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A boy fries cassava grains in a tray on a locally made firewood stove in Ikarama village on the outskirts of the Bayelsa state capital, Yenagoa, in Nigeria's delta region October 8, 2015. Tensions are building in the swampland of the Niger Delta as an amnesty that aimed to bring stability to Nigeria's volatile southern region is due to expire at the end of the year. While the region's towns and cities are mostly calm, local residents say kidnappings and armed robberies are on the increase in the mangrove swamps, where most oil wells are located. Former military ruler and Muslim northerner President Muhammadu Buhari said in his inauguration speech in May that he might "streamline" the amnesty, implemented in 2009 by his predecessor, Goodluck Jonathan, a Christian like most of the Delta population. The deal aimed to pacify militants fighting for a greater share of oil revenues in Africa's biggest crude producer. At risk are payouts worth $300 million a year to 30,000 youths, money designed to discourage them from blowing up pipelines or kidnapping oil workers in a region where basic services are almost non-existent.   REUTERS/Akintunde Akinleye   PICTURE 9 OF 24 FOR WIDER IMAGE STORY "TENSIONS IN THE NIGER DELTA". SEARCH " DELTA TENSION" FOR ALL IMAGES. - RTS4ECU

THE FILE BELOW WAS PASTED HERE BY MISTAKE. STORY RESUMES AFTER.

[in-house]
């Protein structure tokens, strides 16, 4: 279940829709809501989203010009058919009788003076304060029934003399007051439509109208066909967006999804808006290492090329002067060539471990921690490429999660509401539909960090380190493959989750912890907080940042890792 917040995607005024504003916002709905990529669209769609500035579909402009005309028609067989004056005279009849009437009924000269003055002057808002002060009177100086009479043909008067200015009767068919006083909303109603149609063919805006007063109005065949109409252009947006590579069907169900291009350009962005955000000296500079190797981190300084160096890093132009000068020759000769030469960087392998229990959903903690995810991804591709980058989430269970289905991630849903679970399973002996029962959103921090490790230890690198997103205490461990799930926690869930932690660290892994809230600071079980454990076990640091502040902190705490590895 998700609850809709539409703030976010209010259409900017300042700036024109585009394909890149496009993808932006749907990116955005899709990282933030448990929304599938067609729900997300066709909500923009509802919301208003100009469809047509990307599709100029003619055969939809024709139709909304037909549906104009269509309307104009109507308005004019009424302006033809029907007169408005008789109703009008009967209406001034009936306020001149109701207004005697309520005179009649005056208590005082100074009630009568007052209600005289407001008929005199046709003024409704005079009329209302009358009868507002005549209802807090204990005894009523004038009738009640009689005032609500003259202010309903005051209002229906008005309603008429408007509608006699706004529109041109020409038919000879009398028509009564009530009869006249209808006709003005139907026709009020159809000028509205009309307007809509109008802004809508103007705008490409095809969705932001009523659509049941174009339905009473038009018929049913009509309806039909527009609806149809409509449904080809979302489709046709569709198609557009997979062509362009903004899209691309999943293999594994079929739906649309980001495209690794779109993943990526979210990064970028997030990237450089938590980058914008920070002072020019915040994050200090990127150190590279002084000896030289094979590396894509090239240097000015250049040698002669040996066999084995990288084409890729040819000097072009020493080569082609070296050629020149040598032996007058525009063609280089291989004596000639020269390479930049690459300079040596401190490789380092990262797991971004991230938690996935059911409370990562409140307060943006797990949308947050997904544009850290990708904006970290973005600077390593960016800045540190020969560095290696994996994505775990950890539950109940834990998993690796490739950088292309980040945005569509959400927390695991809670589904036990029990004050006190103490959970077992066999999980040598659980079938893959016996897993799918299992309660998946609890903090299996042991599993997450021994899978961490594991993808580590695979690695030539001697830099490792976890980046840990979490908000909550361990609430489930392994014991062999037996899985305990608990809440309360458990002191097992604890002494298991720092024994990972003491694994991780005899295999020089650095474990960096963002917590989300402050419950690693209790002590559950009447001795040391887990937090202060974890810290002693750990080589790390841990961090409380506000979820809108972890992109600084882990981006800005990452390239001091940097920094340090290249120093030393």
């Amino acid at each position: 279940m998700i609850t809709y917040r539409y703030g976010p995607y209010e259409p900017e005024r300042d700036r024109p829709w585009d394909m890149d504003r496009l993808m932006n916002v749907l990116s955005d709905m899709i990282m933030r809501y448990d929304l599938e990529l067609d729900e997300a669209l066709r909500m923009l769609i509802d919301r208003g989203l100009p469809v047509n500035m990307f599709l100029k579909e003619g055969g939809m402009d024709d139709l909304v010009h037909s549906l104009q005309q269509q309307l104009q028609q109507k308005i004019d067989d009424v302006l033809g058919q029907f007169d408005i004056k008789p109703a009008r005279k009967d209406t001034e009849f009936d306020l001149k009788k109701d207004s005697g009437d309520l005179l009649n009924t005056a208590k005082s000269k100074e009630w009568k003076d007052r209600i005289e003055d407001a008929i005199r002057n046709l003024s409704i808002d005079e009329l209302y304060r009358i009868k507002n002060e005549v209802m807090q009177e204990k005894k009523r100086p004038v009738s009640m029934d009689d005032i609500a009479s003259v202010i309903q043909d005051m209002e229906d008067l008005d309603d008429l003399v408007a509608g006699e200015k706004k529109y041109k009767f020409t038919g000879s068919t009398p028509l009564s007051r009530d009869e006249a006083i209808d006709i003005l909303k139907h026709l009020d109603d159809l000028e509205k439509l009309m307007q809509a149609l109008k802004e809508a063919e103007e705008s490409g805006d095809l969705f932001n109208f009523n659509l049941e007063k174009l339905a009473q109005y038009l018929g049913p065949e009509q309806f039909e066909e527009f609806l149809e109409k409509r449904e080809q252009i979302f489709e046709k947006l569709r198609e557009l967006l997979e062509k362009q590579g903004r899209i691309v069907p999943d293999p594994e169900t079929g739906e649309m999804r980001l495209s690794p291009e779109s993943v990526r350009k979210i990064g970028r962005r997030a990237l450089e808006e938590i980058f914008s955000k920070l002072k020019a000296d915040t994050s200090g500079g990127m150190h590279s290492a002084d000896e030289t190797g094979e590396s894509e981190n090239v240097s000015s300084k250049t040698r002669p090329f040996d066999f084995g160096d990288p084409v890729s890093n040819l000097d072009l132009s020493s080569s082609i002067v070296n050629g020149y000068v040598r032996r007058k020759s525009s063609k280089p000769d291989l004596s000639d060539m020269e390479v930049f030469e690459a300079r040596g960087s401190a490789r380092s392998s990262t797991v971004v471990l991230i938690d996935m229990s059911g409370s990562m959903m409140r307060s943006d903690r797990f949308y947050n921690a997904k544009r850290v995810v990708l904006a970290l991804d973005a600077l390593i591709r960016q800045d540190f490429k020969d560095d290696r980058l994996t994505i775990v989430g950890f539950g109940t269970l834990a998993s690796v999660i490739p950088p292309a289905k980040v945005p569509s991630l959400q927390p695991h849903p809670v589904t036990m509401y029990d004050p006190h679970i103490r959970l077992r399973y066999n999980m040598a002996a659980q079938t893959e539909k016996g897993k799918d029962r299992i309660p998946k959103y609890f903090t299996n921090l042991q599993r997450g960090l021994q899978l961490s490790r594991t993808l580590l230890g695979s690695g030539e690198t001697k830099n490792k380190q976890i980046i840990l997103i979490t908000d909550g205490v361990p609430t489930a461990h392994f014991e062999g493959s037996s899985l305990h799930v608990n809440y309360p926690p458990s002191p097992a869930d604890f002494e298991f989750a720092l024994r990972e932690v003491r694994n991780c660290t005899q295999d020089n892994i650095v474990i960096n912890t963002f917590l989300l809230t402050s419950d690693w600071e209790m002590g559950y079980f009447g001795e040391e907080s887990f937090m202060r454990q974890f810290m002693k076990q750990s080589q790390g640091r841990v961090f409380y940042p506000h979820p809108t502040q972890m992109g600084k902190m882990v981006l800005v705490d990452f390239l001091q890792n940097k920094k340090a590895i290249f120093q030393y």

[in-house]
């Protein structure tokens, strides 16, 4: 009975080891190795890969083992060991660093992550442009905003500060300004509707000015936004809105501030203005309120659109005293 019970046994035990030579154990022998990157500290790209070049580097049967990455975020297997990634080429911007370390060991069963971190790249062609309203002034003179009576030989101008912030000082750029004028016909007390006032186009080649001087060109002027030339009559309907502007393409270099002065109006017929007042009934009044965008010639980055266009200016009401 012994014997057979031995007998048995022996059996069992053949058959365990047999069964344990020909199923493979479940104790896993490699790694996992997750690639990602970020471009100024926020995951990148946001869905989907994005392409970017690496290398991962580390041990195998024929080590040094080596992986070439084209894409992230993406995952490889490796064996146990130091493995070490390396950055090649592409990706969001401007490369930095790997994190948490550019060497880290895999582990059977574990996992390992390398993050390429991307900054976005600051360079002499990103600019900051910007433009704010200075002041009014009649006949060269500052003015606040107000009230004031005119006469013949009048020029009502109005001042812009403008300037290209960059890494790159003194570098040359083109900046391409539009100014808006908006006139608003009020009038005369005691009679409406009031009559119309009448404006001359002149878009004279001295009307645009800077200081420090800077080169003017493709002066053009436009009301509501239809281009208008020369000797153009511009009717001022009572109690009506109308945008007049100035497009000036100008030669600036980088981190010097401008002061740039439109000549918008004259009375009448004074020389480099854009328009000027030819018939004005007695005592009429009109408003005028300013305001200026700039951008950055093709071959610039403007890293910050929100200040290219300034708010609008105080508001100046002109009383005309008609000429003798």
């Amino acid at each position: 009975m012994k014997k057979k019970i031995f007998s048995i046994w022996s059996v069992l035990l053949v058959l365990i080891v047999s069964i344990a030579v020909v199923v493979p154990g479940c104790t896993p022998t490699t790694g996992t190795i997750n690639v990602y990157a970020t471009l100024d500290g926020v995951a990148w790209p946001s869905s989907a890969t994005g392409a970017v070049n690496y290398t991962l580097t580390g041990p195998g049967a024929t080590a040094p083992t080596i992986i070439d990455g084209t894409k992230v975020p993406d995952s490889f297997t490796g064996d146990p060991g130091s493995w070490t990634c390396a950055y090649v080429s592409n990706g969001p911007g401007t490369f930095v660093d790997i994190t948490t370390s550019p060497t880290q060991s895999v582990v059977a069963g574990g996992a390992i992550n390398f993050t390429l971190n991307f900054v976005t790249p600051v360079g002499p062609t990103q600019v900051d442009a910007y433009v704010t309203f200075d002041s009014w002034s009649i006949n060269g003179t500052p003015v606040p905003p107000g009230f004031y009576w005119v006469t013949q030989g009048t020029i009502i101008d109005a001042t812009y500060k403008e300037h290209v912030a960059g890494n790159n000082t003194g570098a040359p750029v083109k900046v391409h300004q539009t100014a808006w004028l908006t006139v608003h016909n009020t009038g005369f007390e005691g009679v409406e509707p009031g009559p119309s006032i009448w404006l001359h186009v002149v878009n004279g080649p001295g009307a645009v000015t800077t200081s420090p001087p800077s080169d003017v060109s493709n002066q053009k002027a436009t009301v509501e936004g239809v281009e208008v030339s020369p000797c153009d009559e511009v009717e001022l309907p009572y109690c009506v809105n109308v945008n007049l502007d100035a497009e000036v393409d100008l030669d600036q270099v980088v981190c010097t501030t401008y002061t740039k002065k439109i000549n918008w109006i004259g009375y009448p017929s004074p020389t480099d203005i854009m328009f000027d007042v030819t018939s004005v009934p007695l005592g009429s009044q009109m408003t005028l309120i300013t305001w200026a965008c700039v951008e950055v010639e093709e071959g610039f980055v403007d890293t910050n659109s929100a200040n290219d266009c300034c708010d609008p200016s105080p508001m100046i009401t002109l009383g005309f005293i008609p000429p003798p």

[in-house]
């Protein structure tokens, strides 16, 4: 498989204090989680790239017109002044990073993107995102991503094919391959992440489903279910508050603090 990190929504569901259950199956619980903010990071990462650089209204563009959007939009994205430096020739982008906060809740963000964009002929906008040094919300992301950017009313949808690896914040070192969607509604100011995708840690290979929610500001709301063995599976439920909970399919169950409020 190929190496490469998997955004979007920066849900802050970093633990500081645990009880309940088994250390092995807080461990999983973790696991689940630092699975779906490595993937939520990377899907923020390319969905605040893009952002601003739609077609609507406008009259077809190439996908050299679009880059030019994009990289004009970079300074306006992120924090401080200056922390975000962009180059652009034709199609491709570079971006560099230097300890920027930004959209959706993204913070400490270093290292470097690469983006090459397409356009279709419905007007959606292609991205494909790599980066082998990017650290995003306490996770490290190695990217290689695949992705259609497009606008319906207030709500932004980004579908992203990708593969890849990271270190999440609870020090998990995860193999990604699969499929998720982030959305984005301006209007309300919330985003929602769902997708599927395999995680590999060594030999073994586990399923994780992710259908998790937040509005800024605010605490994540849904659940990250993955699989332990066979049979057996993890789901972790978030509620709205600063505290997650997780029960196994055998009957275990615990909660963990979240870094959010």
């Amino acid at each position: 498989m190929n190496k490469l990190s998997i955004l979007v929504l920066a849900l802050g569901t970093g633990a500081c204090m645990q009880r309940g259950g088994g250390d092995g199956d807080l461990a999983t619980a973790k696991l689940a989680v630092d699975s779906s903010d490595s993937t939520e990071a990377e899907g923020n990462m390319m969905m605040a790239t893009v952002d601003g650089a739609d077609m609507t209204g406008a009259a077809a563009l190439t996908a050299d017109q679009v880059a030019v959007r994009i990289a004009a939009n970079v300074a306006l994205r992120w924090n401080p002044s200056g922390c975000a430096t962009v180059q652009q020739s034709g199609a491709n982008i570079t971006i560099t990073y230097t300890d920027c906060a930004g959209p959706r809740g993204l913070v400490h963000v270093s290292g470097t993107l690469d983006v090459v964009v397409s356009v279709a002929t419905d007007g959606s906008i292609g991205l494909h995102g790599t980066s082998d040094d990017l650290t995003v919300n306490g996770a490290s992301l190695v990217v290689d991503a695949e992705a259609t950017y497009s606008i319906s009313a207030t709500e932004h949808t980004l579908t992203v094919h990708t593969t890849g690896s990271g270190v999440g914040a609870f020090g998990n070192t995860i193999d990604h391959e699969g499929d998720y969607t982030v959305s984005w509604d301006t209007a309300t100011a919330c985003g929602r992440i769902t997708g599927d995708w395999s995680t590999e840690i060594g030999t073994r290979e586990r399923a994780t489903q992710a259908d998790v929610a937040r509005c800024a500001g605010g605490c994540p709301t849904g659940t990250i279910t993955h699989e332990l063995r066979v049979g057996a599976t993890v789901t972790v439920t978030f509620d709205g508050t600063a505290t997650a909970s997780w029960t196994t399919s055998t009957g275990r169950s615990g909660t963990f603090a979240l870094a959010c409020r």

Future Development

New finance for old (technology) problems? Saving the planet with better cook stoves

Lauren Masatsugu and Subhrendu K. Pattanayak

Across the world, almost 3 billion people rely on traditional biomass fuels such as fuelwood and charcoal as their primary energy source. The problem is that cooking and heating with these “dirty” fuels in their “dirty” devices emits pollutants that are hazardous to human health, the environment, and global climate. Although improved cook stoves (ICS) help everyone—they lower emissions, cut firewood use, and reduce forest degradation—the uptake of such stoves has been slow. We’ve been working to come up with a fix. 

Authors

Lauren Masatsugu

Research Associate, Sanford School of Public Policy - Duke University

Subhrendu K. Pattanayak

Professor of Public Policy and Environmental Economics - Duke University

Faculty Director of the Sustainable Energy Transitions Initiative - Duke University

Why is ICS uptake slow and low?

Research attempting to answer this question has mainly focused on the cook’s household, finding that factors such as income, education, and access to credit limit adoption and sustained use. But this demand-driven narrative ignores the other side of the equation: the producers and distributors. Increasing awareness by both practitioners and the policy community has led to growing calls for a new focus on stove supply barriers and innovative policy tools to increase ICS sales.

Which policies and programs increase ICS sales most?